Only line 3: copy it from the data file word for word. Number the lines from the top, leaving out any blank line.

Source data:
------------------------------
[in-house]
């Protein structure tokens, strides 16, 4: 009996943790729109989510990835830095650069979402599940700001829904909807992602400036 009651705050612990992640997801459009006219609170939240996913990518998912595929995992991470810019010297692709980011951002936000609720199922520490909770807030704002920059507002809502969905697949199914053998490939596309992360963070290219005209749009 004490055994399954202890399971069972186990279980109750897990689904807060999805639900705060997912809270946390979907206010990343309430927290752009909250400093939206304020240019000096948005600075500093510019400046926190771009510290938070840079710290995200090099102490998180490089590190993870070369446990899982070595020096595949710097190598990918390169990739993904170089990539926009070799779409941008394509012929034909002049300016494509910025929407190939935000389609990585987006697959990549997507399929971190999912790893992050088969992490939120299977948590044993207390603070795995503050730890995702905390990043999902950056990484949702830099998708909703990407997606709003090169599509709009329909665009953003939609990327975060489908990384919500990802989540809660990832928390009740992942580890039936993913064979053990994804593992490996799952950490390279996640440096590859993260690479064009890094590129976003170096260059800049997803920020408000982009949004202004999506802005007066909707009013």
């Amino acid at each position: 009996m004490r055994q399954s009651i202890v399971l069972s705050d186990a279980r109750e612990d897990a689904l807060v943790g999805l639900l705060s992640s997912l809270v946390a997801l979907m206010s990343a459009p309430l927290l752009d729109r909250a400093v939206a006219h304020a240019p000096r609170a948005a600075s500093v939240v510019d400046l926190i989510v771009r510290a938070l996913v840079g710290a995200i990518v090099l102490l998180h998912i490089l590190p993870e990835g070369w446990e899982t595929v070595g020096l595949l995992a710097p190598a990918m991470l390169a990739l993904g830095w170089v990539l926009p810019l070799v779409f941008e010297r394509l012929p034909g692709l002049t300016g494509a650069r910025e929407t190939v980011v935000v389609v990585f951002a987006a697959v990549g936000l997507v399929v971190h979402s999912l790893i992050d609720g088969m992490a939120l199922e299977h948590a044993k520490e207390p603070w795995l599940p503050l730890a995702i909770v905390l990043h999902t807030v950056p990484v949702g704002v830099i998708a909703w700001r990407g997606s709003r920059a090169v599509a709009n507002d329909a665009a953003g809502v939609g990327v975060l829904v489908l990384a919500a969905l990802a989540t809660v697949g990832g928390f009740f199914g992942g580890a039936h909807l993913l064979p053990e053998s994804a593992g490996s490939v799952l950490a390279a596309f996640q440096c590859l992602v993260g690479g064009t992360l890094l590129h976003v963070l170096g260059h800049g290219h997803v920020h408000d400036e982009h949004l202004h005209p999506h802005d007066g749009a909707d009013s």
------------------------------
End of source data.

């Amino acid at each position: 009996m004490r055994q399954s009651i202890v399971l069972s705050d186990a279980r109750e612990d897990a689904l807060v943790g999805l639900l705060s992640s997912l809270v946390a997801l979907m206010s990343a459009p309430l927290l752009d729109r909250a400093v939206a006219h304020a240019p000096r609170a948005a600075s500093v939240v510019d400046l926190i989510v771009r510290a938070l996913v840079g710290a995200i990518v090099l102490l998180h998912i490089l590190p993870e990835g070369w446990e899982t595929v070595g020096l595949l995992a710097p190598a990918m991470l390169a990739l993904g830095w170089v990539l926009p810019l070799v779409f941008e010297r394509l012929p034909g692709l002049t300016g494509a650069r910025e929407t190939v980011v935000v389609v990585f951002a987006a697959v990549g936000l997507v399929v971190h979402s999912l790893i992050d609720g088969m992490a939120l199922e299977h948590a044993k520490e207390p603070w795995l599940p503050l730890a995702i909770v905390l990043h999902t807030v950056p990484v949702g704002v830099i998708a909703w700001r990407g997606s709003r920059a090169v599509a709009n507002d329909a665009a953003g809502v939609g990327v975060l829904v489908l990384a919500a969905l990802a989540t809660v697949g990832g928390f009740f199914g992942g580890a039936h909807l993913l064979p053990e053998s994804a593992g490996s490939v799952l950490a390279a596309f996640q440096c590859l992602v993260g690479g064009t992360l890094l590129h976003v963070l170096g260059h800049g290219h997803v920020h408000d400036e982009h949004l202004h005209p999506h802005d007066g749009a909707d009013s």